3. Robustness of Sn precipitation during thermal oxidation of Ge1-xSnx on Ge(001)

    NASA Astrophysics Data System (ADS)

    Kato, Kimihiko; Asano, Takanori; Taoka, Noriyuki; Sakashita, Mitsuo; Takeuchi, Wakana; Nakatsuka, Osamu; Zaima, Shigeaki

    2014-08-01

    The thermal robustness of Sn segregation and precipitation in epitaxial Ge1-xSnx layers on Ge(001) substrates with a Sn content greater than the equilibrium solubility limit has been investigated for applications of Ge1-xSnx in high-performance metal-oxide-semiconductor field-effect transistors (MOSFETs). Sn segregation and precipitation occur on the Ge1-xSnx surface after epitaxial growth of the Ge1-xSnx layer at 150 °C. After the thermal oxidation of the Ge1-xSnx layer below 500 °C, there are no significant decreases in the average Sn content in the Ge1-xSnx layer and no additional Sn segregation on the Ge1-xSnx surface. However, Sn precipitation occurs at the Ge1-xSnx surface during the thermal oxidation of the Ge1-xSnx layer with an average Sn content as high as 8.7% at 600 °C, causing a decrease in the Sn content in the Ge1-xSnx layer. The Sn content in the Ge1-xSnx oxide is 1.5 times greater than that observed near the Ge1-xSnx surface for the sample with a Sn content of 8.7% after the thermal oxidation at 400 to 500 °C. The capacitance-voltage characteristics of the Al/Al2O3/Ge1-xSnx/Ge MOS capacitors treated with thermal oxidation at 400 °C indicate that the slow state density increases with the Sn content. Meanwhile, the small interface state density could be achieved via thermal oxidation of the Ge1-xSnx layer, even with a high Sn content.

  4. Thermophysical Property Measurements of Molten Semiconductors in 1-g and Reduced-g Condition

    NASA Technical Reports Server (NTRS)

    Rhim, Won-Kyu

    1999-01-01

    Understanding and controlling the formation kinetics of varieties of crystal imperfections such as point defects, non uniform distribution of doping atoms, and impurity atoms in growing crystals are very important. Theoretical (numerical) modeling of the crystal growth process is an essential step to achieving these objectives. In order to obtain reliable modeling results, input parameters, i.e. various thermophysical parameters, must be accurate. The importance of accurate thermophysical properties of semiconductors in crystal growth cannot be overly emphasized. The total hemispherical emissivity, for instance, has a dramatic impact on the thermal environment. It determines the radiative emission from the surface of the melt which determines to a large extent the profile of the solidified crystal. In order to understand the convection and the turbulence in a melt, viscosity becomes an important parameter. The liquid surface tension determines the shape of the liquid-atmosphere interface near the solid-liquid-atmosphere triple point. Currently used values for these parameters are rather inaccurate, and this program intends to provide more reliable measurements of these thermophysical properties. Thus, the objective of this program is in the accurate measurements of various thermophysical properties which can be reliably used in the modeling of various crystal growth processes. In this program, thermophysical properties of molten semiconductors, such as Si, Ge, Si-Ge, and InSb will be measured as a function of temperature using the High Temperature Electrostatic Levitator at JPL. Each material will be doped by different kinds of impurities at various doping levels. Thermophysical properties which will be measured include: density, thermal expansion coefficient, surface tension, viscosity, specific heat, hemispherical total emissivity, and perhaps electrical and thermal conductivities. Many molten semiconductors are chemically reactive with crucibles. As a result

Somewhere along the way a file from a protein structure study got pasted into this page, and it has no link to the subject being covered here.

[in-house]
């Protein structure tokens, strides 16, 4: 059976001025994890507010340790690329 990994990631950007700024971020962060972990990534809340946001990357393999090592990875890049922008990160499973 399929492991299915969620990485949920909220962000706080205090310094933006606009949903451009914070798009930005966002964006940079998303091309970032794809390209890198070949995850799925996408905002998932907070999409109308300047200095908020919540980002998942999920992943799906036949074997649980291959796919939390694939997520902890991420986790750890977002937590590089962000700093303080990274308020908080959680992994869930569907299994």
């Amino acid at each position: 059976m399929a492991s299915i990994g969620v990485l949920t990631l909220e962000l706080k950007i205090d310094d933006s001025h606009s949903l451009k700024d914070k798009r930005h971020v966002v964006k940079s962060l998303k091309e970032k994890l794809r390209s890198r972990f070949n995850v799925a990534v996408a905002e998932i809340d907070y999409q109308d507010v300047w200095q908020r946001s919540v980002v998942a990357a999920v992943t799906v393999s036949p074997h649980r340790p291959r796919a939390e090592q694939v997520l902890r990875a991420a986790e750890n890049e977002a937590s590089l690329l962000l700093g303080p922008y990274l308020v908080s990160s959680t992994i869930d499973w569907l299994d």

5. Hypersonic modes in nanophononic semiconductors.

    PubMed

    Hepplestone, S P; Srivastava, G P

    2008-09-01

    Frequency gaps and negative group velocities of hypersonic phonon modes in periodically arranged composite semiconductors are presented. Trends and criteria for phononic gaps are discussed using a variety of atomic-level theoretical approaches. From our calculations, the possibility of achieving semiconductor-based one-dimensional phononic structures is established. We present results of the location and size of gaps, as well as negative group velocities of phonon modes in such structures. In addition to reproducing the results of recent measurements of the locations of the band gaps in the nanosized Si/Si{0.4}Ge{0.6} superlattice, we show that such a system is a true one-dimensional hypersonic phononic crystal. PMID:18851224

  6. Method of physical vapor deposition of metal oxides on semiconductors

    DOEpatents

    Norton, David P.

    2001-01-01

    A process for growing a metal oxide thin film upon a semiconductor surface with a physical vapor deposition technique in a high-vacuum environment and a structure formed with the process involves the steps of heating the semiconductor surface and introducing hydrogen gas into the high-vacuum environment to develop conditions at the semiconductor surface which are favorable for growing the desired metal oxide upon the semiconductor surface yet is unfavorable for the formation of any native oxides upon the semiconductor. More specifically, the temperature of the semiconductor surface and the ratio of hydrogen partial pressure to water pressure within the vacuum environment are high enough to render the formation of native oxides on the semiconductor surface thermodynamically unstable yet are not so high that the formation of the desired metal oxide on the semiconductor surface is thermodynamically unstable. Having established these conditions, constituent atoms of the metal oxide to be deposited upon the semiconductor surface are directed toward the surface of the semiconductor by a physical vapor deposition technique so that the atoms come to rest upon the semiconductor surface as a thin film of metal oxide with no native oxide at the semiconductor surface/thin film interface. An example of a structure formed by this method includes an epitaxial thin film of (001)-oriented CeO.sub.2 overlying a substrate of (001) Ge.